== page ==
Euro Notes from the Baltics

Further to my report in October it seems that the luminaries of the Baltic states are still living in cloud cuckoo land.

In Estonia Finance Minister Aiver Sõerd says in today’s Äripäev: “Both, the state as well as private business must continue with the aim to be fully prepared to adopt the euro from the beginning of 2007.” The hectoring tone might be understandable when you remember that the latest opinion polls put opposition to the Euro at 48% and support at 47%. As Matthew Lynn at Bloomberg states:

In Estonia, a poll showed more than half the population opposed euro membership, according to an AFP report last week. And only 38 percent of people in the 10 new countries expect “positive consequences” from the euro, down 6 points from last year, according to a European Commission report last week.

Quite reasonably, many analysts have concluded that eastern European leaders aren’t planning to walk up this particular aisle. “The EU attracted accession states on account of the relative prosperity it enjoyed through the 1990s,” said Stephen Lewis, chief economist at Monument Securities Ltd. in London, in a note to investors. “More recently, the euro zone has, rightly or wrongly, become a byword for economic stagnation. It is not surprising, therefore, that the forward momentum of European integration has been lost.”

Meanwhile, Toomas Hendrik Ilves, an Estonian member of the European Parliament, who is the former Estonian Foreign Minister, has come up with some prize drivel masquerading as an attack on the Estonian Prime Minister. Writing in this weekend’s Päevaleht, he attempts to dissect Estonia’s current existence: “The main reason for Estonian problems is – being self-centred and unable to perceive the broader context of processes.”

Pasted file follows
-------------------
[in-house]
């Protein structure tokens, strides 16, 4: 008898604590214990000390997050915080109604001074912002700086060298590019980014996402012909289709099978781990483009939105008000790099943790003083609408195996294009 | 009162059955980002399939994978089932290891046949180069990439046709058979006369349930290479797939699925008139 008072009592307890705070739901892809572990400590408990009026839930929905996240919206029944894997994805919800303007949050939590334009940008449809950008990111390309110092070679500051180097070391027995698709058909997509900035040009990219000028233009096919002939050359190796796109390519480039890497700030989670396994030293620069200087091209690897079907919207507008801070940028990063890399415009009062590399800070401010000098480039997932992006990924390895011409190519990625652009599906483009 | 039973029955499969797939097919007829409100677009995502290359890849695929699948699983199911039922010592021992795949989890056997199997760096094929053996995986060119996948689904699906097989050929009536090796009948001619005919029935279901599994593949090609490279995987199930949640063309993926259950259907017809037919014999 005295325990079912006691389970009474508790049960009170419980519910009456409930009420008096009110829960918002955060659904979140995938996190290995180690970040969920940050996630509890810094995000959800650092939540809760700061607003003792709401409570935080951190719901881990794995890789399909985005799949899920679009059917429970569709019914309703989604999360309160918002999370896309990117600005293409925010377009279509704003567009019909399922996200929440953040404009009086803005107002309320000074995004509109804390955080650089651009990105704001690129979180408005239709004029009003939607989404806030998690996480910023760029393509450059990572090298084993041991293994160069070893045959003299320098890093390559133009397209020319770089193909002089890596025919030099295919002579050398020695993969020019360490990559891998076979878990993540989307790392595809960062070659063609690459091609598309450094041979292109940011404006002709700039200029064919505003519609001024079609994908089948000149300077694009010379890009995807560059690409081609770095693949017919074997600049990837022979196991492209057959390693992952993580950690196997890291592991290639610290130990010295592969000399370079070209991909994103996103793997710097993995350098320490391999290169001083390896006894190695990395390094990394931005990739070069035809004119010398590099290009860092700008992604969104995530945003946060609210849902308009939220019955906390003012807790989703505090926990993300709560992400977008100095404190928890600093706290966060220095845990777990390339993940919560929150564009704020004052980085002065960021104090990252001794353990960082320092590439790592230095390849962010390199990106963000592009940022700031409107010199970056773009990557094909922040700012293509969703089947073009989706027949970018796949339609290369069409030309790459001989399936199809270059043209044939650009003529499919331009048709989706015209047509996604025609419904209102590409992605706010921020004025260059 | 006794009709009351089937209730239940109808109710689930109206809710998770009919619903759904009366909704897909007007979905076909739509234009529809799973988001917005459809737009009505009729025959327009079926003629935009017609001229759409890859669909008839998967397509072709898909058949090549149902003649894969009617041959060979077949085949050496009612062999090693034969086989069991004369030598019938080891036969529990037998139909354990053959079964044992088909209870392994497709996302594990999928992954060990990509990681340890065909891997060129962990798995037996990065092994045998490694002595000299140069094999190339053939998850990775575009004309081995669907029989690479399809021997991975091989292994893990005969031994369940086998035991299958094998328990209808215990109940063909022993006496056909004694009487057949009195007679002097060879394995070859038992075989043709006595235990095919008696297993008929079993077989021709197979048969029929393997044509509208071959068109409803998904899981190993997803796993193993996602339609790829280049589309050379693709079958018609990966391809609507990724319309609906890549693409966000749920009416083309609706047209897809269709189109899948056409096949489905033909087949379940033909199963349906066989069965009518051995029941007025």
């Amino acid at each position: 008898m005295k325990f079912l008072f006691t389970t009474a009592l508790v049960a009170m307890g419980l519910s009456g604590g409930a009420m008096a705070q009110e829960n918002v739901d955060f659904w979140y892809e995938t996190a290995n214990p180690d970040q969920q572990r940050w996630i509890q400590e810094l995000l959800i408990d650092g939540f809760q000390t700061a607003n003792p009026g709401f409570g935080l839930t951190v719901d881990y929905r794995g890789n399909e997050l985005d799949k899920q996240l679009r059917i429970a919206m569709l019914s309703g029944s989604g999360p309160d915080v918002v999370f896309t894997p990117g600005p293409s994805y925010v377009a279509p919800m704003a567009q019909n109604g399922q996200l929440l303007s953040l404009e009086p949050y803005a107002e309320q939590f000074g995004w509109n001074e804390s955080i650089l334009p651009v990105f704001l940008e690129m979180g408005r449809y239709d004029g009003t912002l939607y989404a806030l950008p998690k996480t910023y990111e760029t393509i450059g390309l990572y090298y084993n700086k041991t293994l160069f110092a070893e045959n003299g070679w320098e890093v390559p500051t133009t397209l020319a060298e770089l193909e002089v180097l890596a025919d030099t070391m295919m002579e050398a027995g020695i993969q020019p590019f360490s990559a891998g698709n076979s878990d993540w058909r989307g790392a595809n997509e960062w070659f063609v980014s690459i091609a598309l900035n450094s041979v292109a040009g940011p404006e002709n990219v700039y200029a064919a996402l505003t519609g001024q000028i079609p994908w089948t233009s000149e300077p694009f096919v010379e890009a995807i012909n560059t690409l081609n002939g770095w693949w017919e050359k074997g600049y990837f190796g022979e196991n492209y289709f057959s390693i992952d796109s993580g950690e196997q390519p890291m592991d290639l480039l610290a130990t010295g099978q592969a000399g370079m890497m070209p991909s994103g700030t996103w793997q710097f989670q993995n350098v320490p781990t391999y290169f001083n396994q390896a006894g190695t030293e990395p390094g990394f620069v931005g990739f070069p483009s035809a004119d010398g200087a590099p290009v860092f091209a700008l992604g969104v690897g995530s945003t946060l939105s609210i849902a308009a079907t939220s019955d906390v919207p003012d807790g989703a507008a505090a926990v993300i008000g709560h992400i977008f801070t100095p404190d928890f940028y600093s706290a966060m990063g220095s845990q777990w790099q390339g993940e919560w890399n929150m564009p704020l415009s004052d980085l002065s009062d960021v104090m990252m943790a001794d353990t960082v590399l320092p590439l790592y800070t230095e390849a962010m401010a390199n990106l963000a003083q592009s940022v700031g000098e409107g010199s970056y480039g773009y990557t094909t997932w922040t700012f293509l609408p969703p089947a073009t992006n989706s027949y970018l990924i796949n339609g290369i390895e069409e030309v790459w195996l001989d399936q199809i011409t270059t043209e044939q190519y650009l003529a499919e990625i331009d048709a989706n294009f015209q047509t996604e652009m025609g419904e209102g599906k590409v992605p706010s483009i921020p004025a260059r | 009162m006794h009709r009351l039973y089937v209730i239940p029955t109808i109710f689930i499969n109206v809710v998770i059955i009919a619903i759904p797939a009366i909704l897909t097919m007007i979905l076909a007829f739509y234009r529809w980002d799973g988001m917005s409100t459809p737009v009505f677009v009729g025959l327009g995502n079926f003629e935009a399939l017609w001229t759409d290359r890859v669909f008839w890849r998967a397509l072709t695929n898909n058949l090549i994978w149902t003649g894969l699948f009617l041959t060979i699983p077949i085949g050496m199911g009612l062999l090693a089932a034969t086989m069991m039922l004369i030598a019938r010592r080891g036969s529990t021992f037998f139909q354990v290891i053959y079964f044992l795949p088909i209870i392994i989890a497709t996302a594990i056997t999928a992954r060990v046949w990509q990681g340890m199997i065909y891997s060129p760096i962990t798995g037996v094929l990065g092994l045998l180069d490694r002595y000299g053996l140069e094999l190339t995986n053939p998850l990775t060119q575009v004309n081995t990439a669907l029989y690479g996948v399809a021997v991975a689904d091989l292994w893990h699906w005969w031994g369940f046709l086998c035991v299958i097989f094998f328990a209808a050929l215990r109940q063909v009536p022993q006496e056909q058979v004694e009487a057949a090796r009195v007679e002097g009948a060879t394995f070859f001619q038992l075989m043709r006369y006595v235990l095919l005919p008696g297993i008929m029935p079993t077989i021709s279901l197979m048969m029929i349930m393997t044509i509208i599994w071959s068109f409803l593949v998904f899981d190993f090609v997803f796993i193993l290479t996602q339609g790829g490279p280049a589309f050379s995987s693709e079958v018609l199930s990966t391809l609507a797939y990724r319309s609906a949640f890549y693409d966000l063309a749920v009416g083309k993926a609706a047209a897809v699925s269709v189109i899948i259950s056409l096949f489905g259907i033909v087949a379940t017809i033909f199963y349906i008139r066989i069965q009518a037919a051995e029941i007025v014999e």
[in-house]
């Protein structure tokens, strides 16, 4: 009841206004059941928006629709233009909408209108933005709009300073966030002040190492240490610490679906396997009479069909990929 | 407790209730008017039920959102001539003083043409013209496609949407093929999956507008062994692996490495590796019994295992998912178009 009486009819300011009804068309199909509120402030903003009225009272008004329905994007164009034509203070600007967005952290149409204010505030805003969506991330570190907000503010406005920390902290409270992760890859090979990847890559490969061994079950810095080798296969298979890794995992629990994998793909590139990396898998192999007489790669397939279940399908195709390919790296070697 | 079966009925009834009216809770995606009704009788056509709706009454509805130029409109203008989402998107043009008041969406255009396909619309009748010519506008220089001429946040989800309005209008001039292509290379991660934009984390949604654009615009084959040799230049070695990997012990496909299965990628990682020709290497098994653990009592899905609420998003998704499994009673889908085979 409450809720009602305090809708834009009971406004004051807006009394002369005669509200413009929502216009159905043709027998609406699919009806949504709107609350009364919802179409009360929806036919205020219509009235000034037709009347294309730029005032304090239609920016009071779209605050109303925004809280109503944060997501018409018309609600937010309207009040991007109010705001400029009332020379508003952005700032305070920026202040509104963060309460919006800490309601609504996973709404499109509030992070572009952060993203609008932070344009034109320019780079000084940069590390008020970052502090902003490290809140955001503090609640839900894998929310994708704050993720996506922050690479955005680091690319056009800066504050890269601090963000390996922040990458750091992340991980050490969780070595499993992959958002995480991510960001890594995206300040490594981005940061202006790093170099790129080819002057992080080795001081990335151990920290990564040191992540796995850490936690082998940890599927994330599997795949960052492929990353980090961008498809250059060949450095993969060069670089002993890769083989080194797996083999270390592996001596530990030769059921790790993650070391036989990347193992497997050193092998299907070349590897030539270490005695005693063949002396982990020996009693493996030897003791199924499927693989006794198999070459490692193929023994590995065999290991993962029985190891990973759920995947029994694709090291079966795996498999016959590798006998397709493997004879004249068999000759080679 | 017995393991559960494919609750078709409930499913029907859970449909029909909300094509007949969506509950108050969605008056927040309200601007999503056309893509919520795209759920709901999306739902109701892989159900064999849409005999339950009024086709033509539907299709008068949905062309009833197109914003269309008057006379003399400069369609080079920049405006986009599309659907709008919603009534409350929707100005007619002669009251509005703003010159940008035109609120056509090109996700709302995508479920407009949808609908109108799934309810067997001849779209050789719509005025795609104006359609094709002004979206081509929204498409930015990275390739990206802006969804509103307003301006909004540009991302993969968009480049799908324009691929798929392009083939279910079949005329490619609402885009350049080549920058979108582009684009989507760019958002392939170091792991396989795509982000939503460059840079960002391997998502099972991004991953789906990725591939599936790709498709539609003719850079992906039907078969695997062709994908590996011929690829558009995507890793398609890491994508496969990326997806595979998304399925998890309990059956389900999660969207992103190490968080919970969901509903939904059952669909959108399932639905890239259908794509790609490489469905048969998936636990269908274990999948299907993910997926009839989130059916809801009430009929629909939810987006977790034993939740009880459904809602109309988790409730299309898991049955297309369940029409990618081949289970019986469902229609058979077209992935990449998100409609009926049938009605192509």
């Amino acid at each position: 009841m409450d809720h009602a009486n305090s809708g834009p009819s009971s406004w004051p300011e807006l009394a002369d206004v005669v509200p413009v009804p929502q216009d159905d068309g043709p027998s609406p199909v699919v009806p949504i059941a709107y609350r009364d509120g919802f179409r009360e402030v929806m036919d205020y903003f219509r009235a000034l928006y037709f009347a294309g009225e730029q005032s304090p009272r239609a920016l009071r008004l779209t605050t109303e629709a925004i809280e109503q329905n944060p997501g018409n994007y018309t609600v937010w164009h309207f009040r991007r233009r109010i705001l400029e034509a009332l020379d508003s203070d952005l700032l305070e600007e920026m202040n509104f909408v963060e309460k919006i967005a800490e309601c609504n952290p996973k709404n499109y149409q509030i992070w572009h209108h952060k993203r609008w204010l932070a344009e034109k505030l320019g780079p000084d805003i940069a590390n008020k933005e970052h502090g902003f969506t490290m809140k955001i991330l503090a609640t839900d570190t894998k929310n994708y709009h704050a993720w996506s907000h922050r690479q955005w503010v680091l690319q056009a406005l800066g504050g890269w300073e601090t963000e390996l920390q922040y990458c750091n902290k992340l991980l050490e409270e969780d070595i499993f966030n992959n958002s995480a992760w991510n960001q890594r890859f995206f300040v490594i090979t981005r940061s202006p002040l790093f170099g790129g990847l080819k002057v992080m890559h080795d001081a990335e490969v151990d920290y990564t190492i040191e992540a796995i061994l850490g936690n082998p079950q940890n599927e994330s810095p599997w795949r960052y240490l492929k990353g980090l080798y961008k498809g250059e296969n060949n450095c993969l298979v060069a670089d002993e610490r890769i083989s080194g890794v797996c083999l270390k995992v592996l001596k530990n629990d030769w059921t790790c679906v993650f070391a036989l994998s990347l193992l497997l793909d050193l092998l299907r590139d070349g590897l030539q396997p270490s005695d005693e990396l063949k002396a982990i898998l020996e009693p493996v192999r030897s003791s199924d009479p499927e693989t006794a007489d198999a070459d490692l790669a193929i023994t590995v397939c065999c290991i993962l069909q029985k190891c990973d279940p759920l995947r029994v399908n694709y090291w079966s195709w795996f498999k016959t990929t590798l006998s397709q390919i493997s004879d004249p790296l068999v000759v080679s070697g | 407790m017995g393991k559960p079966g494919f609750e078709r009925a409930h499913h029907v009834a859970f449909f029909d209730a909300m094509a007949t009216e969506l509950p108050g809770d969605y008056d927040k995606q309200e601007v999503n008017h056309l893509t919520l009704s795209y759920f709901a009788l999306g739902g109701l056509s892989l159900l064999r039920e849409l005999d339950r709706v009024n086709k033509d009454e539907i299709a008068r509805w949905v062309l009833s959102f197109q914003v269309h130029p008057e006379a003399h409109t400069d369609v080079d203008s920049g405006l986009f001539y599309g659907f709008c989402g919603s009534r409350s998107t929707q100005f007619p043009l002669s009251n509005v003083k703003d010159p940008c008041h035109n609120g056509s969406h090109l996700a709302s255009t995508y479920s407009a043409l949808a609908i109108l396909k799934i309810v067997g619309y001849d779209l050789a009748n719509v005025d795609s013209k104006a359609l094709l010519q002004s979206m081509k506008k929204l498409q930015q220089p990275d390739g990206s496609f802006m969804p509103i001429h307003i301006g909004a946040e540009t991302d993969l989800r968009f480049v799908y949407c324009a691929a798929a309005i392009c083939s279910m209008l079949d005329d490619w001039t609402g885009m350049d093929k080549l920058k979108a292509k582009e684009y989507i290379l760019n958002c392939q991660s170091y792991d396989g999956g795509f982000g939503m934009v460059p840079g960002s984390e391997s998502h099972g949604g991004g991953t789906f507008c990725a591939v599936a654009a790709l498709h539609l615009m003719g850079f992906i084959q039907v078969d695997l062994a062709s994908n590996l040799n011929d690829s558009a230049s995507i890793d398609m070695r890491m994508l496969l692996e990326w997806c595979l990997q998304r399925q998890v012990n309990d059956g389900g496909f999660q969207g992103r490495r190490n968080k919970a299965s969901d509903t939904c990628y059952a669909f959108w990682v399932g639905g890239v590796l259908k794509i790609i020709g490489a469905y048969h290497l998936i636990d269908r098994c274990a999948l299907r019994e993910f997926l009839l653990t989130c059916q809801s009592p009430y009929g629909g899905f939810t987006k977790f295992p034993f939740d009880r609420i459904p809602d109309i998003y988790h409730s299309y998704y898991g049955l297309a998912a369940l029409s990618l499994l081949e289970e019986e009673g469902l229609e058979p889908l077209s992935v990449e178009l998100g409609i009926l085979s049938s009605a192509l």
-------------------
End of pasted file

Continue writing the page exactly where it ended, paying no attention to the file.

So it seems that the bottom line is that in his eyes the government are to be condemned for lacking in a communitarian spirit, and being solely concentrated on Estonian interests. Now there is a failing in a politician.

“The Prime Minister must ‘establish’ himself as the leader of European issues,” emphasises Mr Ilves as he smells the EU pork barrel. The government might consider employing experts from other countries in order to make better use of the “EU assistance money.”

My round up finishes with the latest news out of Lithuania, where despite the Government’s commitment to Euro entry in 2007 the polls are now looking very bad. Indeed, a poll taken in early November by the Vilmoris Institute states that more than half of Lithuanians reject Euro membership. Only 34% claimed to support entry. However, the government are still planning to join, without a referendum in the beginning of 2007.

Who they think they are

This sort of thing seems largely a matter of where the Finance Minister and former Foreign Minister find their identity and so the point of view from which they look at things.

It seems clear that they look at themselves most basically as top-level functionaries and not as Estonians. As such, they take the TLF point of view, watch out for the collective interest of TLFs, and think it's quite clear that the most important thing Estonia or anybody else can possibly do is bring everything in line with what's wanted by the international TLF union, otherwise known as the EU. After all, the whole point of the communitarian spirit is that it sets TLFs free from boring local influences and lets them run everything just as they think it should be run.

One might ask why Estonians generally should look at things that way. Admittedly the TLFs are experts and know better, but don't other things, basic loyalties for example, sometimes count?